Roasted Beets and Sweet Potatoes with Lentils, Arugula, and Goat Cheese

1 Nov

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I may be about to expand your definition of a salad.  This one contains lentils, vegetables, and arugula, and has no dressing.  A vinaigrette dressing would be good here, but I didn’t find it necessary at all–the salad has plenty of flavor without a dressing.  I like to experiment with salads combining lentils or beans, a type of grain, an herb or green leafy vegetable like spinach, and vegetables or fruit.  For example, I recently made a salad with millet (an underused grain a lot of people are unfamiliar with except as it applies to bird seed), black beans, cilantro, mango, and a red wine vinaigrette dressing.  Yum!

Salads that contain legumes, grains, veggies, fruits, and the like are great for a main dish, unlike a salad composed of mostly lettuce.  The legumes, in this case the lentils, are very satisfying and keep you full for a while.  It’s really a great lunch dish–easy to pack and you don’t even have to heat it up if you don’t want to.

It’s getting colder, and this time of year root vegetables come in season.  Root vegetables include beets, sweet potatoes,  potatoes, turnips, rutabaga, carrots, parsnips, and others.  In this salad, I used beets and sweet potatoes because I happened to have sweet potato and because I am trying to find more ways to eat beets.  However, you can use any one root vegetable or a combination of 2 or more.  I like the beets and sweet potatoes in this salad, because they are sweet and pair nicely with the hearty lentils.  Lentils are easier to cook than other types of beans–no need to pre-soak, and they take less than 30 minutes to cook.

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Lentils are charming.  I really think I like them better than just about any other legume.  For this recipe, I used green lentils, aka standard lentils.  There are other varieties you can use as well, but don’t use red lentils.  They are smaller, thinner, and lose their shape in a hurry.  They literally turn to mush after 30 minutes in a boiling pot of water, and are much better suited to making a soup, like Indian daal.

So, for the ingredients and amounts:

2 medium sweet potatoes

3 medium beets

Or…a combination of other roots to equal about the same weight (2 lbs, give or take a little) Carrots and blue potatoes would be a fun combo for a salad like this too.

1 cup dried green lentils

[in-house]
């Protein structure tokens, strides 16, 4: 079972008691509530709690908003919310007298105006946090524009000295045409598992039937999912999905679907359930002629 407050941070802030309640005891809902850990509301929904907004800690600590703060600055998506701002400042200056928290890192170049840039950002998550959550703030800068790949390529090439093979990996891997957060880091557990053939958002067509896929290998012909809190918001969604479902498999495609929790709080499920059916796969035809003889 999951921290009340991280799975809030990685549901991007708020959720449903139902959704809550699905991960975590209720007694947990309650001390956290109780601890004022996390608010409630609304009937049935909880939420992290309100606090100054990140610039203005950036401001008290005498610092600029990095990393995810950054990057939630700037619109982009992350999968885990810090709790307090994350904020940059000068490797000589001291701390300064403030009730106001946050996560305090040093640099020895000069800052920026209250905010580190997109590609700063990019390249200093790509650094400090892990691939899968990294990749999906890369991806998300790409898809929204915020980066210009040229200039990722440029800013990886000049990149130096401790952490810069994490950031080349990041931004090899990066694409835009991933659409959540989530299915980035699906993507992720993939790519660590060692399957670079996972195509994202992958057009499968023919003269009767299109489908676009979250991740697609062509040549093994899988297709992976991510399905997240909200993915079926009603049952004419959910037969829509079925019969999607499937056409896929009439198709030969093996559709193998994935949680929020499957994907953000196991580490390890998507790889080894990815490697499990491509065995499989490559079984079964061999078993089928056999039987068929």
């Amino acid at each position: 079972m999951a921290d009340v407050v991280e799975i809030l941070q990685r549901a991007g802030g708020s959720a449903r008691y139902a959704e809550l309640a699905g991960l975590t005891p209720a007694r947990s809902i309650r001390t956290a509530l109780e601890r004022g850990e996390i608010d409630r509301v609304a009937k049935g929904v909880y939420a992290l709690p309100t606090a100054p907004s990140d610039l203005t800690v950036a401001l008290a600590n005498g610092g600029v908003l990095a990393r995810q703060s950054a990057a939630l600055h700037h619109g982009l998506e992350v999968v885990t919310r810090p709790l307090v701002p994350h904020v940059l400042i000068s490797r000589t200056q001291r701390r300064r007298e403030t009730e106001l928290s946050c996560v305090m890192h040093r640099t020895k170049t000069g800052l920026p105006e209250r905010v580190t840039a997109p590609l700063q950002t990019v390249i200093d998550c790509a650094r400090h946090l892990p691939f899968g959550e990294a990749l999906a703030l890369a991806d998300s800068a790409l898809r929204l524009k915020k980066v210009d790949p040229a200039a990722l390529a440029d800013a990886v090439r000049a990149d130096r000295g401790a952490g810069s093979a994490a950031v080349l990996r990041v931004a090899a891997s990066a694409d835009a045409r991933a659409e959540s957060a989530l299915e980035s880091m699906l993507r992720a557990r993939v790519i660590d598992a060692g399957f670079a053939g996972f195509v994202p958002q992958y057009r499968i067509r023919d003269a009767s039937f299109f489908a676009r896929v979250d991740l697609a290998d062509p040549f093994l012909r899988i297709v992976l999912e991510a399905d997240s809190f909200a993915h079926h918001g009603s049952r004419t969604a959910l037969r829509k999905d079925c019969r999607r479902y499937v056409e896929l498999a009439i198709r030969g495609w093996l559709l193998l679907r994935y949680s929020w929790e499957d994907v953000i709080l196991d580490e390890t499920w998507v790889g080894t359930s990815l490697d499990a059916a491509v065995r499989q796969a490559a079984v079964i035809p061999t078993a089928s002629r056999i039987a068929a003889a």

About 4 cups of water for cooking the lentils

Salt and pepper to taste

3 big handfuls of fresh arugula (baby spinach is a good substitute)

2 oz. goat cheese

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Instructions:

Preheat your oven to 400 degrees F.

Bring the water to a boil, toss in the lentils, turn the heat down to medium, and cook covered for about 30 minutes.  Do not salt the lentils until after they cook.  Salt hardens beans and they take much longer to cook if they are salted.   You may make the lentils ahead of time if you like.  Once cooked, uncover and remove lentils from heat to cool. Then, drain the liquid using a strainer.  Add salt to taste.

Peel and chop the beets and sweet potatoes.  Mostly uniform pieces are important here–if you have giant pieces and small pieces together, the big pieces will take much longer to cook.  Exactness is unimportant, but basic uniformity is your goal.  Check out the sweet potatoes:

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Wear an apron and know that your cutting board will be stained when you handle the beets.  I love beets, but they stain everything.  A photo of beet surgery:

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Once your vegetables are chopped, place them in a medium mixing bowl and toss with a few pinches of salt, pepper, and the olive oil.

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Then, spread on a cookie sheet.

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Bake for about 35-40 minutes.  The beets won’t be as tender as the sweet potatoes, but will still be easy to pierce with a fork.  Then, mix the vegetables with the lentils.  Stir in the arugula and top with the goat cheese.  Taste and add salt if necessary.

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2 Responses to “Roasted Beets and Sweet Potatoes with Lentils, Arugula, and Goat Cheese”

  1. Michelle @ Find Your Balance November 2, 2009 at 6:20 pm #

    I guess it begs the question “What’s the definition of a salad?” I like what you’re doing here – just mixing up flavors and not worrying about following any rules 🙂

    • artripp November 3, 2009 at 4:00 am #

      Good question on “what is a salad?” Merriam Webster says something akin to lettuce with other stuff, and then it says “small pieces of food” mixed with dressing or set in gelatin.” I won’t be putting beets in gelatin any time soon, but the “small pieces of food” bit seems to make sense here. But yes, the overarching idea is that salad can be so much more interesting and varied than salad greens with dressing.

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